For years, I’ve wanted this one thing: to become a full time, paid writer. Every year, I create vision boards with images of the writers I most admire. Many of them shaped my perspective as a writer, and some of them are my creative ancestors. Writing is not a dream. It is a way of life for me, something I do with or without payment.

My love of language started at a young age. My mother filled the library with books from around the world. I read Achebe, Baldwin, Dr. Angelou, and the late Toni Morrison. I read anything I could find anywhere and deep down I knew I wanted to do what these people did. Language has always made me and allowed me to discover myself. Language and what we do with it can create profound experiences. And I wanted to find a way to pay the bills, keep food on the table and stay off the street.

My mother often worried this would happen. I was so busy wanting it and imagining what it had to look like, that I almost missed the fact that I had made my wish come true. I am a paid writer, and I didn’t even realize it. Let me explain.

Acknowledging your creative desire allows you to improve your creativity and see how far you’ve come

I work in technology as a web designer. Some days I build websites. Some days I’m more focused on the user experience side, while other days I write website copy. For every project I’ve worked on over the past 10 years, I’ve written something.

  • I write client biographies.
  • I write the Call To Action on each button.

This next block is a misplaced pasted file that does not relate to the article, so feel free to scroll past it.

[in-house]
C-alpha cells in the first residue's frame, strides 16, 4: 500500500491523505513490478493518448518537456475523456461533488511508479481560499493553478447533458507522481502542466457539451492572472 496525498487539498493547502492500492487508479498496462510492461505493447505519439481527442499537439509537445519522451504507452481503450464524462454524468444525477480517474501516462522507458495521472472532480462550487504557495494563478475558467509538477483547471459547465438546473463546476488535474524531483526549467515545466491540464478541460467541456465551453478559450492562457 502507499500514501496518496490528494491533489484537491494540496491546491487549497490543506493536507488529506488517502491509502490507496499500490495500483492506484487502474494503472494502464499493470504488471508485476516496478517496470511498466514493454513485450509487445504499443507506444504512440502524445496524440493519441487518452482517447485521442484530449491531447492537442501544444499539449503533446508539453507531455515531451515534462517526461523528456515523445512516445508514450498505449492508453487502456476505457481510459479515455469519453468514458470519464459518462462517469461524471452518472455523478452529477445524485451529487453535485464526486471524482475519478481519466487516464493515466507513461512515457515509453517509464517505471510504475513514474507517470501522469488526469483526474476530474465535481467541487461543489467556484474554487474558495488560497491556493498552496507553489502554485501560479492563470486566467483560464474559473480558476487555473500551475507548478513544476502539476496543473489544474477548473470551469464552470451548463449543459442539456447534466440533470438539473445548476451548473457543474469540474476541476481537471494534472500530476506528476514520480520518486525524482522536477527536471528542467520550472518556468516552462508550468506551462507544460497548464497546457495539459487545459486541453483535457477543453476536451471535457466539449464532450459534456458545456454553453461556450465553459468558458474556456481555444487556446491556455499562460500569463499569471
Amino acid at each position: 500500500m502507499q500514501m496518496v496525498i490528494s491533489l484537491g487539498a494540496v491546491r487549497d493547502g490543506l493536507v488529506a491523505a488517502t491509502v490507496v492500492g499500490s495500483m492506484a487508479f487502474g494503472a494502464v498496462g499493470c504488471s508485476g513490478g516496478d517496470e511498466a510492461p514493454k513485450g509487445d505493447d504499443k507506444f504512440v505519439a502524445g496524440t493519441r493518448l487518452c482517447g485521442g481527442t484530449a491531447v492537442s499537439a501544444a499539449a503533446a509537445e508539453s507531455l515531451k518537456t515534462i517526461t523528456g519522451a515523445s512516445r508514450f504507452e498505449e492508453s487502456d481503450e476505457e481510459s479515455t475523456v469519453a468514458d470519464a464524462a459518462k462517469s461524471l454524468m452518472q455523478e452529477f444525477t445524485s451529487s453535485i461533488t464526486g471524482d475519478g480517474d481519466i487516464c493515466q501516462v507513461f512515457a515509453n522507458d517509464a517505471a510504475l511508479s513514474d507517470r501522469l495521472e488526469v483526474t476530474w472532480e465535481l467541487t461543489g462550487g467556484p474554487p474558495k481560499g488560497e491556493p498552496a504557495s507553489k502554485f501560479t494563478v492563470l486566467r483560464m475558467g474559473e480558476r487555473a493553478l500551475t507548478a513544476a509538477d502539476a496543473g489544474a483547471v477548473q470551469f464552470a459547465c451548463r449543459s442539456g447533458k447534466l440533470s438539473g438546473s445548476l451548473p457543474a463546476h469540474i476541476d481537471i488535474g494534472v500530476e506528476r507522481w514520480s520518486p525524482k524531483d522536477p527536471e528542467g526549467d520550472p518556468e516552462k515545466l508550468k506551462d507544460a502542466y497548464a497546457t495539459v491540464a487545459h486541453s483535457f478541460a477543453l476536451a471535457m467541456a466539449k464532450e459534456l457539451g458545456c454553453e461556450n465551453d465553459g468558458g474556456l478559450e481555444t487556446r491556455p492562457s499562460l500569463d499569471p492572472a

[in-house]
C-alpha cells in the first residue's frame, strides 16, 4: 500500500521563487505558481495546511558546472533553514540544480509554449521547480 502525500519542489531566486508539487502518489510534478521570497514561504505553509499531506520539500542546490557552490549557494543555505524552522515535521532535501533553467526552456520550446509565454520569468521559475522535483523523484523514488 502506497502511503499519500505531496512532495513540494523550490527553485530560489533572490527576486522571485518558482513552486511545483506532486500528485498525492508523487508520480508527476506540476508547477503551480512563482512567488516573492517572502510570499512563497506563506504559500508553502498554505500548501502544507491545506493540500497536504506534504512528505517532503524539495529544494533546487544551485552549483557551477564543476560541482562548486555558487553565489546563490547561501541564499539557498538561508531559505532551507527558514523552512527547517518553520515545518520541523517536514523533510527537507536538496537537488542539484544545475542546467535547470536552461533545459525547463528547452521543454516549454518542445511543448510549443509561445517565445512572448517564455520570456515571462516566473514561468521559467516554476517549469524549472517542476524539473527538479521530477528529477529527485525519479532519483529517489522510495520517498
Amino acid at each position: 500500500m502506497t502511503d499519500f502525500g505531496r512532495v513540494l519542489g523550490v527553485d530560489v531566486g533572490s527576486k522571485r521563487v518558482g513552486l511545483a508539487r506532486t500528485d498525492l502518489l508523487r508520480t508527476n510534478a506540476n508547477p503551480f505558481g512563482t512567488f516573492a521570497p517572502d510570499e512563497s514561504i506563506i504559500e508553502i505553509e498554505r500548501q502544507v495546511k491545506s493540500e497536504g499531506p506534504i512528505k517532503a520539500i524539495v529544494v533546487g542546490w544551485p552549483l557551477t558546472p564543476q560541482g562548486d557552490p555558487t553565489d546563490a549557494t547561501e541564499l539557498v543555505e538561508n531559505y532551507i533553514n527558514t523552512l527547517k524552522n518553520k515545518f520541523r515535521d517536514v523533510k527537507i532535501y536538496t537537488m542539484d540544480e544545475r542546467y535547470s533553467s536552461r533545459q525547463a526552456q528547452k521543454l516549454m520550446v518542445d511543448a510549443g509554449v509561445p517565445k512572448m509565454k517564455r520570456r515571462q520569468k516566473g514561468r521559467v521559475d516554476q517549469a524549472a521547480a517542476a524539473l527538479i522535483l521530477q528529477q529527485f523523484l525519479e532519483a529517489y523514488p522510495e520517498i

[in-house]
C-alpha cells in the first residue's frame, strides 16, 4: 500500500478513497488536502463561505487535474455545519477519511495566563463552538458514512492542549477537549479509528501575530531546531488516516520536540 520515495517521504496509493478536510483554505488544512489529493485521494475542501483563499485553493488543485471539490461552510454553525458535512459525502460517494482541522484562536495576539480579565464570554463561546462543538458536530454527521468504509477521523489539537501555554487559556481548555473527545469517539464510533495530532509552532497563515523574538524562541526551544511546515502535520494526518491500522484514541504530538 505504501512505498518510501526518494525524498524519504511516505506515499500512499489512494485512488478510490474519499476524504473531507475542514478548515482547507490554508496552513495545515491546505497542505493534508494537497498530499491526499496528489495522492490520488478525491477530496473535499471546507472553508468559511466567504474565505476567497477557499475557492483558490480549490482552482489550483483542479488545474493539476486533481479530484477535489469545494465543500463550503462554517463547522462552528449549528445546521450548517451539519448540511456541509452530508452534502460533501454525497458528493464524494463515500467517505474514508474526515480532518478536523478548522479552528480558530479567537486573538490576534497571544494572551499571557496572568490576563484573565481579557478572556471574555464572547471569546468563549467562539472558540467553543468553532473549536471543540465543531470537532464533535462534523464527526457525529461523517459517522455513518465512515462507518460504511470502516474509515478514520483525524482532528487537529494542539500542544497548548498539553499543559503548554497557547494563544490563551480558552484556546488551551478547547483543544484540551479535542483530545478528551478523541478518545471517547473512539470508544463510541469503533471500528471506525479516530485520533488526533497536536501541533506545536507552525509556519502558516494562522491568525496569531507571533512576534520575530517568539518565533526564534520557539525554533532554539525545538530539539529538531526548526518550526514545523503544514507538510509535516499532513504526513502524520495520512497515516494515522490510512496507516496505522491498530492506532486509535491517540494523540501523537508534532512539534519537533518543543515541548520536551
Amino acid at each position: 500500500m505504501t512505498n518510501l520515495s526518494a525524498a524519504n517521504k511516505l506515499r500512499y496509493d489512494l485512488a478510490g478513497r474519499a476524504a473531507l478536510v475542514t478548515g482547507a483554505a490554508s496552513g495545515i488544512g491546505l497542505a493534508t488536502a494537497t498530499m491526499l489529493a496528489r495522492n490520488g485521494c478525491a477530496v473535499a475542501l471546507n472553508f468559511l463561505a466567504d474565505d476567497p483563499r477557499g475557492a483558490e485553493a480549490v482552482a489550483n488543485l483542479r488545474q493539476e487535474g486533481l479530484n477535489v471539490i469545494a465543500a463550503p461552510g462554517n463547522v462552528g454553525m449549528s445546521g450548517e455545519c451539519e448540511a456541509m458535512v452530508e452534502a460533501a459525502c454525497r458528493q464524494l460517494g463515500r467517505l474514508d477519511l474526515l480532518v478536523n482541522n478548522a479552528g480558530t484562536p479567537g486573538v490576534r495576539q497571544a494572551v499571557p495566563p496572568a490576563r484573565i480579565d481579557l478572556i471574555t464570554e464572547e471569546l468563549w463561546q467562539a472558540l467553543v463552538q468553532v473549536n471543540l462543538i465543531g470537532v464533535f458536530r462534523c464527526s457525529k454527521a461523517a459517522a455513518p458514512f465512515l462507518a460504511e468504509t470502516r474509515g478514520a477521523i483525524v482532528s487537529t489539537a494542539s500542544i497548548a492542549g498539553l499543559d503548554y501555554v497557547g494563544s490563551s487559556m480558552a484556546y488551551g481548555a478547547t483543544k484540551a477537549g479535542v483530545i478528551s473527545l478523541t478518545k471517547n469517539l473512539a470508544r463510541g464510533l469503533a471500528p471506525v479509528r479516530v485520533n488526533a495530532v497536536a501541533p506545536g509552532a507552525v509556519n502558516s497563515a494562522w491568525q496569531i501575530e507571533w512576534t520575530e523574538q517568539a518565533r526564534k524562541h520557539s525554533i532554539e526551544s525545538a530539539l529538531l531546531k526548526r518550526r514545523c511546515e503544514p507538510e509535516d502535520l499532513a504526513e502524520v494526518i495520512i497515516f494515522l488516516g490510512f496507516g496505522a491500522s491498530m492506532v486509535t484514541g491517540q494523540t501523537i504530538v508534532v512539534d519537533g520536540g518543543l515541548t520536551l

• I write the Brand Story.
  • I usually write the About Us page. 4. And sometimes, a client shows up with no copy.
  • I start from scratch and I usually write something for every page on the website.
  • Last summer, I wrote my first script for a short film.

I also wrote the product description for the first green screen app in 2011.

I have always been a writer. It’s in my blood. It’s how I make sense of the world, of my work. But when it did not show up in a way I could recognize it, I forgot about it. I needed to remember this. I needed to remember that every project I work on starts with a story. And usually, I’m using a combination of writing, images, and design to tell that story. And I’m getting paid to do it. Now, I can tell my mom not to worry.

I hope you take the time to ask yourself these questions to help you improve your creativity:

  • What do I want?
  • What do I desire?
  • What part of this desire has already been fulfilled?

And when you receive the answer, be open to realizing that you may have already fulfilled your wish. You might need to find a new dream.

How did I miss this realization? I don’t know, but I can’t ignore it now. I did what many people told me I couldn’t do. Now, when they ask me what I do. I’ll say writer like I often do. But when the say “but how do you pay the bills.” I’ll say the same thing over and over again until they believe it as much as I do. Keep going dear creative. We all want to see your brilliance.

Love,

Your Future Self